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geoffbeaumont
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In the middle of changing the transfer box on the range rover, and I've run into a small obstacle. Well, quite a large obstacle actually. A cross member sized obstacle...

I've taken the bolts out, and had hoped the weight of the transmission lowered onto it would be sufficient to shift it, but it appears not. I need to remove it so I can get the transfer box low enough to clear the floor.

Think I've seen something about spreading the chassis with a bottle jack? How do you go about doing this in a remotely safe way?

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May sound daft but does it move when you give it full belt with a lump hammer?

If you cab get some movement atall just keep hitting it back and forwards till you can start beating it downwards at either end.

SG

Doesn't budge. Land Rover tool no.1 was the first thing I tried :D

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Bugger, other than a bottle jack in some way I have no idea.

SG

A heavy hide mallett has always worked for me.

What about a hi-lift with a top clamp, and use it to spread rather than compress ?

With a bottle jack, you need a piece of wood so that you can press on both chassis rails at the same time.

Not sure if bottle jacks like working horizontally though :(

I've got an old siccisor jack I use for thing like this.

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Geoff,

The bottle jack that came with it will be fine. The problem with the high lift i that there is no intermediate points between the holes so unless you space it out exactly, it will be either loose (therefore doing nothing) or over-pushing. With the bottle jack, there is lots more adjustment.

It does not actually take much to push the chassis apart sufficiently enough to get the crossmember out. If you are working "on the ground", get a piece of post that is long enough to fit between jack pad and chassis then squeeze the jack until it is holding itself up (IIRC, have the jack lying with the piston on the low side) then gently pump it :P Do not have any body parts under the crossmember while you do this... :o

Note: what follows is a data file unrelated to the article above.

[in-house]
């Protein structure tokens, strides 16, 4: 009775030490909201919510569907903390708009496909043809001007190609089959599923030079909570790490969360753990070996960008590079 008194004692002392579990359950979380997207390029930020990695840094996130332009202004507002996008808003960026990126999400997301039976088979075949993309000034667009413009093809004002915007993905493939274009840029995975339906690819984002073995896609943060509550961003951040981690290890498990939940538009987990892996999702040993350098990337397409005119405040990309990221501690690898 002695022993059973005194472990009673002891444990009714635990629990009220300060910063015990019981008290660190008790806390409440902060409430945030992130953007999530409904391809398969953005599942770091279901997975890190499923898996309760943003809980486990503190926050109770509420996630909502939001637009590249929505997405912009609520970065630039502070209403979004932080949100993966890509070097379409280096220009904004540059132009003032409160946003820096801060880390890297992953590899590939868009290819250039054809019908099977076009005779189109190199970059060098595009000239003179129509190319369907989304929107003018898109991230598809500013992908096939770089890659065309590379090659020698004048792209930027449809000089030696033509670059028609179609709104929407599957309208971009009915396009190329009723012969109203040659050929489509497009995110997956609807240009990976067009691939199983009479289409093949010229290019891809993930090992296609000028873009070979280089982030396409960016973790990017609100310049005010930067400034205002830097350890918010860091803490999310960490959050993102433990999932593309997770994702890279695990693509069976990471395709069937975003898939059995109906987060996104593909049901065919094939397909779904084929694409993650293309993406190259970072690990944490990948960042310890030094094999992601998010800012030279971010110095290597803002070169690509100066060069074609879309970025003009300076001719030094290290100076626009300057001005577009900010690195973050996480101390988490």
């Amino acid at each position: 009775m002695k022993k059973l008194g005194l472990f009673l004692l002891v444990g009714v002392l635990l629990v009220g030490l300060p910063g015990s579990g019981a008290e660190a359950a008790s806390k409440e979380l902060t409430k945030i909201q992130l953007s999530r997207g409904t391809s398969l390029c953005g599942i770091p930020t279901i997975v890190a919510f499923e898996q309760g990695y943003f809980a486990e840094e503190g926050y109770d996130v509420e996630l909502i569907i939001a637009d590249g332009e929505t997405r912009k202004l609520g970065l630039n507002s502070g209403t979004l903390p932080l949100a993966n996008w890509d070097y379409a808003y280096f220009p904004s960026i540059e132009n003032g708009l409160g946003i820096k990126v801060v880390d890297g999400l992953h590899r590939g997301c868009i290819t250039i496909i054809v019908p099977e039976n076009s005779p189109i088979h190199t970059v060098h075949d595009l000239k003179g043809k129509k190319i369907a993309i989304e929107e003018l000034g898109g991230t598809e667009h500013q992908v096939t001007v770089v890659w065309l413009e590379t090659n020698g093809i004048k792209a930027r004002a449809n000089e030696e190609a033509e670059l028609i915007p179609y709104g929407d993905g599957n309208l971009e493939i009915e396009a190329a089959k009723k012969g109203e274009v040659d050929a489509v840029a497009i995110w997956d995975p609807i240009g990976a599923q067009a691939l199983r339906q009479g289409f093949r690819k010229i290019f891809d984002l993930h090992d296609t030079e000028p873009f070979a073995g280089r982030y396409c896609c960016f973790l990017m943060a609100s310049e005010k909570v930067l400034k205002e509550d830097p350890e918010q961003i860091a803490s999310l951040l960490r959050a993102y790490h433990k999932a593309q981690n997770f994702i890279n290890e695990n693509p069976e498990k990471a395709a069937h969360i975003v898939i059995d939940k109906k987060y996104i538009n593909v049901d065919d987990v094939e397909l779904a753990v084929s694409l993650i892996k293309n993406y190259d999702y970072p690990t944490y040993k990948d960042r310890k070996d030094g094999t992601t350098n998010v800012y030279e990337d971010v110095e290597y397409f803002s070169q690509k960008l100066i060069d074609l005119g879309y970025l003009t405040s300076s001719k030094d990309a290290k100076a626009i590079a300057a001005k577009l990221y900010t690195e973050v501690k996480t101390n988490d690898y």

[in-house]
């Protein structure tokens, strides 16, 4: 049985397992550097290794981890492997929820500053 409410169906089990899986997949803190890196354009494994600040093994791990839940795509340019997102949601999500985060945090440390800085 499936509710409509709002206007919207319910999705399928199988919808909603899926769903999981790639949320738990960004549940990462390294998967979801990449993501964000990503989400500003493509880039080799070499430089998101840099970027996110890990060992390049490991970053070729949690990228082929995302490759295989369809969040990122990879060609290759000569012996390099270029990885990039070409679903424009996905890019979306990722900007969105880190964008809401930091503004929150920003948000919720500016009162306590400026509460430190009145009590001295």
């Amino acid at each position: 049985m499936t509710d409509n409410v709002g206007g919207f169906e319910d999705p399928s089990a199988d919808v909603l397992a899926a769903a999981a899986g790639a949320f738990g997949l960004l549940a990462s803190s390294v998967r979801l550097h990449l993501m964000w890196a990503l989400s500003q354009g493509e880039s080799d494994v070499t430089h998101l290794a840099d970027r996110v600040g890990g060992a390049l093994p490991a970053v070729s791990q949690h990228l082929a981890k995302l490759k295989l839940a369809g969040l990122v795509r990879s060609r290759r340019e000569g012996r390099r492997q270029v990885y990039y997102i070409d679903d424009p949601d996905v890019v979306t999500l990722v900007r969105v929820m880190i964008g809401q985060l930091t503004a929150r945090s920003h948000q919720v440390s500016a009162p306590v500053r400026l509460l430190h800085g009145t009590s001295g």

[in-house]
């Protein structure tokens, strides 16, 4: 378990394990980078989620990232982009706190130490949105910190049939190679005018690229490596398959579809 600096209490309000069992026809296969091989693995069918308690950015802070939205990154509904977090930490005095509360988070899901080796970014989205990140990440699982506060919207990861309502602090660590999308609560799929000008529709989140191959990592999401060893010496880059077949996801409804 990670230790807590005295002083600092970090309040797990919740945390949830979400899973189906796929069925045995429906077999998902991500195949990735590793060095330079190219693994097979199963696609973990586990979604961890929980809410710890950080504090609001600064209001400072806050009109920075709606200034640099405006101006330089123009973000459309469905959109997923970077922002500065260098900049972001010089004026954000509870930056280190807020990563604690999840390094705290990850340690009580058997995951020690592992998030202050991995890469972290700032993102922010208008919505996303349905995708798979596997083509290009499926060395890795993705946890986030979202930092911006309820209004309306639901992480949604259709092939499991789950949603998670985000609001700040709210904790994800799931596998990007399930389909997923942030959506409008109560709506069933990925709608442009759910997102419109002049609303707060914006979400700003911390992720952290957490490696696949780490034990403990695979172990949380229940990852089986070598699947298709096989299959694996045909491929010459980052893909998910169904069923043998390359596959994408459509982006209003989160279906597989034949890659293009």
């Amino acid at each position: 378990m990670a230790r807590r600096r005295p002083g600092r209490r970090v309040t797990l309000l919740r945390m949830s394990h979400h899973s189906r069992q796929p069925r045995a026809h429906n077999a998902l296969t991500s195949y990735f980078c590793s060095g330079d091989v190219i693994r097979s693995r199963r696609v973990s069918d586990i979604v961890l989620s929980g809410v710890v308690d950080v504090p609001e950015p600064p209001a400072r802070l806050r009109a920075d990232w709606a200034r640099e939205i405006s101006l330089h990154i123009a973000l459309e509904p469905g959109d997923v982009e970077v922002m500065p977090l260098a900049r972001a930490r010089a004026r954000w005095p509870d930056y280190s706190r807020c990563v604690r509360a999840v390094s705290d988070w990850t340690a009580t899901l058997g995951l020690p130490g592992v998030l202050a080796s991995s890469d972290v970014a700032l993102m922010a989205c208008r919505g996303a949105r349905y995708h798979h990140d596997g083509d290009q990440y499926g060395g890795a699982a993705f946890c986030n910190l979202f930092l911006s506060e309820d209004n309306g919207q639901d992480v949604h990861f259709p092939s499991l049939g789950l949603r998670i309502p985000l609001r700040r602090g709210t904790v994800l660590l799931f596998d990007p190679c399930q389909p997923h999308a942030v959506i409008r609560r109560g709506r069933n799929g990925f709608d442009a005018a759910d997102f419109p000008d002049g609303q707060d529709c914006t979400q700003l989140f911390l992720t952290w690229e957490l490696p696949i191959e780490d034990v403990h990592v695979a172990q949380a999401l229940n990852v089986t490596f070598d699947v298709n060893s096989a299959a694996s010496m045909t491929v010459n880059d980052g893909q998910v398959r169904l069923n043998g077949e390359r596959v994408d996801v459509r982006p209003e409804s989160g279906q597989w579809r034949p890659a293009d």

I don't honestly think there is any super-safe way to do it because you are going to have stored energy and a jack/block which would like to fall. I suppose you could try and get a bit of tube to fit the jack or bore out the centre of the piece of wood so that the pad and jack piston are 3 or 4" up to minimise the likelyhood of them buckling but other than that just be careful.

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Okay - cheers, everyone.

I'll have another got with Land Rover tool no.1 now it's had a good soak with WD40, and if that doesn't work it's down to B&Q for a fencepost or somesuch. Nothing suitable lying around, unfortunately :(

Re boring a hole in the post - I could probably do that with the router, but I'd be concerned about damaging the jack if it went - could put quite a high bending load on it.

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Plus Gas is even better than WD40, or if you can find there's a product called 'Heave Ho' which is the absolute dogs danglies for shifting things that don't want to shift. You don't often need to employ too much of Land Rover tool Nº1 if you use it, so it must be good!

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Plus Gas is even better than WD40, or if you can find there's a product called 'Heave Ho' which is the absolute dogs danglies for shifting things that don't want to shift. You don't often need to employ too much of Land Rover tool Nº1 if you use it, so it must be good!

Where do I get my hands on them? Anything that unstucks stick :D things better than WD40 has got to be worth having around with two land rovers on the drive...

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Plus Gas you can get anywhere, even Halfords. I get it from the local Unipart place 'cos for some reason they think I'm trade <_<

Heave Ho is rather more esoteric, I get given a can now and again from a mate who works in an industrial sparkies in Glasgow. I've never managed to find out where they get it.

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  • 2 weeks later...

WD40 is not a penetrating oil …………. IIRC it’s a water dispersant oil……….. but seems to work as a penetrating fluid on mildly stuck things.

Plus Gas is a true penetrating oil and will not dry out like WD40…… and it is a lot more expensive, and works way, way better than WD40.

IIRC WD40 is a mixture of White Spirit & Lanolin ……….. good for you hands Geoff :D

Ian

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